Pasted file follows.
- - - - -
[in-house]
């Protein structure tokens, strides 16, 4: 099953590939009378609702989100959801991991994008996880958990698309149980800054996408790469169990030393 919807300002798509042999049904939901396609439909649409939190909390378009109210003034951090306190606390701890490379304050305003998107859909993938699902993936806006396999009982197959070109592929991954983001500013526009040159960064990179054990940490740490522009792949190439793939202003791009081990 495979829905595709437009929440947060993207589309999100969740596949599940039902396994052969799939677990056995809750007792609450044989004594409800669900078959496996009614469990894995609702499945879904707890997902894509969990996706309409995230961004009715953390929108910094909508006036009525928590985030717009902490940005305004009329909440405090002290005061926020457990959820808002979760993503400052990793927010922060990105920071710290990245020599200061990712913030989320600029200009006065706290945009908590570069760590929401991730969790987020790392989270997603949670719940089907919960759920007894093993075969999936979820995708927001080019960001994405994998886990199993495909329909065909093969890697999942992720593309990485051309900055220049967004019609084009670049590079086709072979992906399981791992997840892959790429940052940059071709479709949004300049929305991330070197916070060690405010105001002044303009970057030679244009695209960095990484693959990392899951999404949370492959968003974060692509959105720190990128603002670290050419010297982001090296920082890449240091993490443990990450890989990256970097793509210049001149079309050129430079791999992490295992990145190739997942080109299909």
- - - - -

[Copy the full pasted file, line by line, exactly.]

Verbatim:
[in-house]
């Protein structure tokens, strides 16, 4: 099953590939009378609702989100959801991991994008996880958990698309149980800054996408790469169990030393 919807300002798509042999049904939901396609439909649409939190909390378009109210003034951090306190606390701890490379304050305003998107859909993938699902993936806006396999009982197959070109592929991954983001500013526009040159960064990179054990940490740490522009792949190439793939202003791009081990 495979829905595709437009929440947060993207589309999100969740596949599940039902396994052969799939677990056995809750007792609450044989004594409800669900078959496996009614469990894995609702499945879904707890997902894509969990996706309409995230961004009715953390929108910094909508006036009525928590985030717009902490940005305004009329909440405090002290005061926020457990959820808002979760993503400052990793927010922060990105920071710290990245020599200061990712913030989320600029200009006065706290945009908590570069760590929401991730969790987020790392989270997603949670719940089907919960759920007894093993075969999936979820995708927001080019960001994405994998886990199993495909329909065909093969890697999942992720593309990485051309900055220049967004019609084009670049590079086709072979992906399981791992997840892959790429940052940059071709479709949004300049929305991330070197916070060690405010105001002044303009970057030679244009695209960095990484693959990392899951999404949370492959968003974060692509959105720190990128603002670290050419010297982001090296920082890449240091993490443990990450890989990256970097793509210049001149079309050129430079791999992490295992990145190739997942080109299909």